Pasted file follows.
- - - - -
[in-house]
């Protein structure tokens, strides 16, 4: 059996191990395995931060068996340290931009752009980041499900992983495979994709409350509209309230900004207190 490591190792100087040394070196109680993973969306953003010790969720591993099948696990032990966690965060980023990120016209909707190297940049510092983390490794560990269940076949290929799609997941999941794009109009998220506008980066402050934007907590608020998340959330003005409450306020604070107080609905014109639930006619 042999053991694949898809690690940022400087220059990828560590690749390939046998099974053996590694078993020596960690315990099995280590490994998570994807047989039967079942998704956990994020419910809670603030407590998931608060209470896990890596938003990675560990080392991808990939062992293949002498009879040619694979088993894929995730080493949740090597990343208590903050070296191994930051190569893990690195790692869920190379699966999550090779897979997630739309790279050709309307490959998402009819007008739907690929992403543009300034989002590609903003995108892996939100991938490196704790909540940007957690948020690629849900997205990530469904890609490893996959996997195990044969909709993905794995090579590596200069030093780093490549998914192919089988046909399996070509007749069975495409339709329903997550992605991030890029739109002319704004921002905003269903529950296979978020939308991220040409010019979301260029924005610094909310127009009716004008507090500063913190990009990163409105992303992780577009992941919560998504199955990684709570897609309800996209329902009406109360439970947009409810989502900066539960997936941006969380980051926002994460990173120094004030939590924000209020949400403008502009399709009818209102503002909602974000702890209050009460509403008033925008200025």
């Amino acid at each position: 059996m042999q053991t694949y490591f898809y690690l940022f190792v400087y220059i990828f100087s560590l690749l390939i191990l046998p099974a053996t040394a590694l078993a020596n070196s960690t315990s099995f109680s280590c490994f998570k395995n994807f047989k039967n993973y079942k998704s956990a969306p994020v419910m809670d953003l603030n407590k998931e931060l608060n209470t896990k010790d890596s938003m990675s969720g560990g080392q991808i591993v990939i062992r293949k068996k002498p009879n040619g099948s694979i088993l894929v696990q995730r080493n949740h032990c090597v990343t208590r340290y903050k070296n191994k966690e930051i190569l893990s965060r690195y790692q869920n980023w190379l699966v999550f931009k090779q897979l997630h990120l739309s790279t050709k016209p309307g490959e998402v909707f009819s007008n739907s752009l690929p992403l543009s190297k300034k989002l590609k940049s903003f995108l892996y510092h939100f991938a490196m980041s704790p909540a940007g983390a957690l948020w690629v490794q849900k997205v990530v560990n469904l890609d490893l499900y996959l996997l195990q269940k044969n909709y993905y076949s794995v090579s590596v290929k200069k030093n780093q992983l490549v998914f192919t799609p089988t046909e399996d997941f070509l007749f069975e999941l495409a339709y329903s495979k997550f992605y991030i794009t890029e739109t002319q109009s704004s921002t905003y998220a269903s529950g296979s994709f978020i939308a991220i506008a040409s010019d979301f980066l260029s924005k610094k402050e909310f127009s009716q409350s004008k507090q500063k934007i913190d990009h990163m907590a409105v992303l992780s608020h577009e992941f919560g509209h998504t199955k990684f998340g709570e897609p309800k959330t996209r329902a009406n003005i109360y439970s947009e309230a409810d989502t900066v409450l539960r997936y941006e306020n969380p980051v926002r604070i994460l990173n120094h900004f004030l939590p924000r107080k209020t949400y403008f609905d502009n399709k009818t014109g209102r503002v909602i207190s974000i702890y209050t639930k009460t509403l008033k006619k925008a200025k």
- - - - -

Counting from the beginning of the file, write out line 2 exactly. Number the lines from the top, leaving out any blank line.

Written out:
């Protein structure tokens, strides 16, 4: 059996191990395995931060068996340290931009752009980041499900992983495979994709409350509209309230900004207190 490591190792100087040394070196109680993973969306953003010790969720591993099948696990032990966690965060980023990120016209909707190297940049510092983390490794560990269940076949290929799609997941999941794009109009998220506008980066402050934007907590608020998340959330003005409450306020604070107080609905014109639930006619 042999053991694949898809690690940022400087220059990828560590690749390939046998099974053996590694078993020596960690315990099995280590490994998570994807047989039967079942998704956990994020419910809670603030407590998931608060209470896990890596938003990675560990080392991808990939062992293949002498009879040619694979088993894929995730080493949740090597990343208590903050070296191994930051190569893990690195790692869920190379699966999550090779897979997630739309790279050709309307490959998402009819007008739907690929992403543009300034989002590609903003995108892996939100991938490196704790909540940007957690948020690629849900997205990530469904890609490893996959996997195990044969909709993905794995090579590596200069030093780093490549998914192919089988046909399996070509007749069975495409339709329903997550992605991030890029739109002319704004921002905003269903529950296979978020939308991220040409010019979301260029924005610094909310127009009716004008507090500063913190990009990163409105992303992780577009992941919560998504199955990684709570897609309800996209329902009406109360439970947009409810989502900066539960997936941006969380980051926002994460990173120094004030939590924000209020949400403008502009399709009818209102503002909602974000702890209050009460509403008033925008200025």